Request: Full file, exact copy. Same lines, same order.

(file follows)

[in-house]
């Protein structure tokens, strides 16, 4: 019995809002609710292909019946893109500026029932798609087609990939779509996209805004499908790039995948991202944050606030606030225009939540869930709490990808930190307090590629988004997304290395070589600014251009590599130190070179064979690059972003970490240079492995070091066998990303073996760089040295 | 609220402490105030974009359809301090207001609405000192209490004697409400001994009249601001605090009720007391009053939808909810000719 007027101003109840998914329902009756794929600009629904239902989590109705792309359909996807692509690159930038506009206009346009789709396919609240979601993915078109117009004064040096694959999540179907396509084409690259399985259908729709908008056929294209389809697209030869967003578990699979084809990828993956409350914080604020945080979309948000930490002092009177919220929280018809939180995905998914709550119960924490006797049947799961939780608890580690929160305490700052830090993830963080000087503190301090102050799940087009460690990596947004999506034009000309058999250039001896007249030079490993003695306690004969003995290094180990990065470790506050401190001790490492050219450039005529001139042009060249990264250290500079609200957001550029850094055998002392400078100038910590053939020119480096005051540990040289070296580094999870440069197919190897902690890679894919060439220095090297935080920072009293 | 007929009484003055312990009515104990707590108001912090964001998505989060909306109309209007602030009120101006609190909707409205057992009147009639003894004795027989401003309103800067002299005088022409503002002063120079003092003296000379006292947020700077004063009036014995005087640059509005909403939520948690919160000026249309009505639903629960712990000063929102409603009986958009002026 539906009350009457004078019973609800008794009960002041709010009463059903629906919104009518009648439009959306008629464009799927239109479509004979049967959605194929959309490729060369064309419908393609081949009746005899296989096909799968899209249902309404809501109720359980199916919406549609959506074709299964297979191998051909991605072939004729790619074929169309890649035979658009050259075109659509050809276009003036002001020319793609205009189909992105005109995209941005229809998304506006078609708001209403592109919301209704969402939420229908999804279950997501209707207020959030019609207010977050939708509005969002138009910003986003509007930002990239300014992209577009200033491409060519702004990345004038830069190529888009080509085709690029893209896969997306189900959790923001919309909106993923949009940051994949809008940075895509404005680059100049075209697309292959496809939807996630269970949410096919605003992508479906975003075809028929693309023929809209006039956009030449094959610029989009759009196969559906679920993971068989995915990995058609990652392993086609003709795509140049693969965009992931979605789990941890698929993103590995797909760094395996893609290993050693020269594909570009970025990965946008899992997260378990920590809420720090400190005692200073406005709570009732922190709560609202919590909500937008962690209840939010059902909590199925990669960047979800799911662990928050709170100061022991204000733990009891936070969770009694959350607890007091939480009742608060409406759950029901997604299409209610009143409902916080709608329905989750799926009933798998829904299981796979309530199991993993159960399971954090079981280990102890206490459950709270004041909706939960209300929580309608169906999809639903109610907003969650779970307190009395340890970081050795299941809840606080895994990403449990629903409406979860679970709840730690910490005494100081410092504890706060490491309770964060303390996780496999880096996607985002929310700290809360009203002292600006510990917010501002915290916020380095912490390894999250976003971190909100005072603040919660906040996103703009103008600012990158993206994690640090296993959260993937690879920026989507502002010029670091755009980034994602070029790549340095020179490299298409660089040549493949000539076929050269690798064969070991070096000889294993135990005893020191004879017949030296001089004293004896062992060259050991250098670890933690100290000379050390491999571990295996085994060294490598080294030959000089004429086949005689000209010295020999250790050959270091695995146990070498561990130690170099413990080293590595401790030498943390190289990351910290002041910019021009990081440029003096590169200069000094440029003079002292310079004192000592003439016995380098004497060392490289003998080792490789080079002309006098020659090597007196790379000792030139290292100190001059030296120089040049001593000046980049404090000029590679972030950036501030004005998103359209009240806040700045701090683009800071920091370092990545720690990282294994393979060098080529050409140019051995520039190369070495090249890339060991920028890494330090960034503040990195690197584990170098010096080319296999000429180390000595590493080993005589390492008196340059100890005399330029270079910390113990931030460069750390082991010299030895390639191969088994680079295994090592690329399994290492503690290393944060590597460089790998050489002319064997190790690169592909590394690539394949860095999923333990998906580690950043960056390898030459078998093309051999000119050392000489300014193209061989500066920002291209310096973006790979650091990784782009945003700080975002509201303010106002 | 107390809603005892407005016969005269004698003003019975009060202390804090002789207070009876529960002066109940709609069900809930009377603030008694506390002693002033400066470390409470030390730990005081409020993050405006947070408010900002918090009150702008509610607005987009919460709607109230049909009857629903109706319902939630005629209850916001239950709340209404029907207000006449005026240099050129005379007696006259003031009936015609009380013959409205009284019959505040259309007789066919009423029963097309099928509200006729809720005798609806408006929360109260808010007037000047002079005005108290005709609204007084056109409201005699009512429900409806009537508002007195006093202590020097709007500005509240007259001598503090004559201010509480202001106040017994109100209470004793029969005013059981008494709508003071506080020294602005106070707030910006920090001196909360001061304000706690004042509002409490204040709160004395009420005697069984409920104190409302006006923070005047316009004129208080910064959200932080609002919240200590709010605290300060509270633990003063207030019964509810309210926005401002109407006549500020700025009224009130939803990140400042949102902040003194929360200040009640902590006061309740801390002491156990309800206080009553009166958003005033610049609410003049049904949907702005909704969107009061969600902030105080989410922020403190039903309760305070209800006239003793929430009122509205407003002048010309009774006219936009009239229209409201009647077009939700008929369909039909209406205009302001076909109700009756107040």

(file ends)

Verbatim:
[in-house]
């Protein structure tokens, strides 16, 4: 019995809002609710292909019946893109500026029932798609087609990939779509996209805004499908790039995948991202944050606030606030225009939540869930709490990808930190307090590629988004997304290395070589600014251009590599130190070179064979690059972003970490240079492995070091066998990303073996760089040295 | 609220402490105030974009359809301090207001609405000192209490004697409400001994009249601001605090009720007391009053939808909810000719 007027101003109840998914329902009756794929600009629904239902989590109705792309359909996807692509690159930038506009206009346009789709396919609240979601993915078109117009004064040096694959999540179907396509084409690259399985259908729709908008056929294209389809697209030869967003578990699979084809990828993956409350914080604020945080979309948000930490002092009177919220929280018809939180995905998914709550119960924490006797049947799961939780608890580690929160305490700052830090993830963080000087503190301090102050799940087009460690990596947004999506034009000309058999250039001896007249030079490993003695306690004969003995290094180990990065470790506050401190001790490492050219450039005529001139042009060249990264250290500079609200957001550029850094055998002392400078100038910590053939020119480096005051540990040289070296580094999870440069197919190897902690890679894919060439220095090297935080920072009293 | 007929009484003055312990009515104990707590108001912090964001998505989060909306109309209007602030009120101006609190909707409205057992009147009639003894004795027989401003309103800067002299005088022409503002002063120079003092003296000379006292947020700077004063009036014995005087640059509005909403939520948690919160000026249309009505639903629960712990000063929102409603009986958009002026 539906009350009457004078019973609800008794009960002041709010009463059903629906919104009518009648439009959306008629464009799927239109479509004979049967959605194929959309490729060369064309419908393609081949009746005899296989096909799968899209249902309404809501109720359980199916919406549609959506074709299964297979191998051909991605072939004729790619074929169309890649035979658009050259075109659509050809276009003036002001020319793609205009189909992105005109995209941005229809998304506006078609708001209403592109919301209704969402939420229908999804279950997501209707207020959030019609207010977050939708509005969002138009910003986003509007930002990239300014992209577009200033491409060519702004990345004038830069190529888009080509085709690029893209896969997306189900959790923001919309909106993923949009940051994949809008940075895509404005680059100049075209697309292959496809939807996630269970949410096919605003992508479906975003075809028929693309023929809209006039956009030449094959610029989009759009196969559906679920993971068989995915990995058609990652392993086609003709795509140049693969965009992931979605789990941890698929993103590995797909760094395996893609290993050693020269594909570009970025990965946008899992997260378990920590809420720090400190005692200073406005709570009732922190709560609202919590909500937008962690209840939010059902909590199925990669960047979800799911662990928050709170100061022991204000733990009891936070969770009694959350607890007091939480009742608060409406759950029901997604299409209610009143409902916080709608329905989750799926009933798998829904299981796979309530199991993993159960399971954090079981280990102890206490459950709270004041909706939960209300929580309608169906999809639903109610907003969650779970307190009395340890970081050795299941809840606080895994990403449990629903409406979860679970709840730690910490005494100081410092504890706060490491309770964060303390996780496999880096996607985002929310700290809360009203002292600006510990917010501002915290916020380095912490390894999250976003971190909100005072603040919660906040996103703009103008600012990158993206994690640090296993959260993937690879920026989507502002010029670091755009980034994602070029790549340095020179490299298409660089040549493949000539076929050269690798064969070991070096000889294993135990005893020191004879017949030296001089004293004896062992060259050991250098670890933690100290000379050390491999571990295996085994060294490598080294030959000089004429086949005689000209010295020999250790050959270091695995146990070498561990130690170099413990080293590595401790030498943390190289990351910290002041910019021009990081440029003096590169200069000094440029003079002292310079004192000592003439016995380098004497060392490289003998080792490789080079002309006098020659090597007196790379000792030139290292100190001059030296120089040049001593000046980049404090000029590679972030950036501030004005998103359209009240806040700045701090683009800071920091370092990545720690990282294994393979060098080529050409140019051995520039190369070495090249890339060991920028890494330090960034503040990195690197584990170098010096080319296999000429180390000595590493080993005589390492008196340059100890005399330029270079910390113990931030460069750390082991010299030895390639191969088994680079295994090592690329399994290492503690290393944060590597460089790998050489002319064997190790690169592909590394690539394949860095999923333990998906580690950043960056390898030459078998093309051999000119050392000489300014193209061989500066920002291209310096973006790979650091990784782009945003700080975002509201303010106002 | 107390809603005892407005016969005269004698003003019975009060202390804090002789207070009876529960002066109940709609069900809930009377603030008694506390002693002033400066470390409470030390730990005081409020993050405006947070408010900002918090009150702008509610607005987009919460709607109230049909009857629903109706319902939630005629209850916001239950709340209404029907207000006449005026240099050129005379007696006259003031009936015609009380013959409205009284019959505040259309007789066919009423029963097309099928509200006729809720005798609806408006929360109260808010007037000047002079005005108290005709609204007084056109409201005699009512429900409806009537508002007195006093202590020097709007500005509240007259001598503090004559201010509480202001106040017994109100209470004793029969005013059981008494709508003071506080020294602005106070707030910006920090001196909360001061304000706690004042509002409490204040709160004395009420005697069984409920104190409302006006923070005047316009004129208080910064959200932080609002919240200590709010605290300060509270633990003063207030019964509810309210926005401002109407006549500020700025009224009130939803990140400042949102902040003194929360200040009640902590006061309740801390002491156990309800206080009553009166958003005033610049609410003049049904949907702005909704969107009061969600902030105080989410922020403190039903309760305070209800006239003793929430009122509205407003002048010309009774006219936009009239229209409201009647077009939700008929369909039909209406205009302001076909109700009756107040």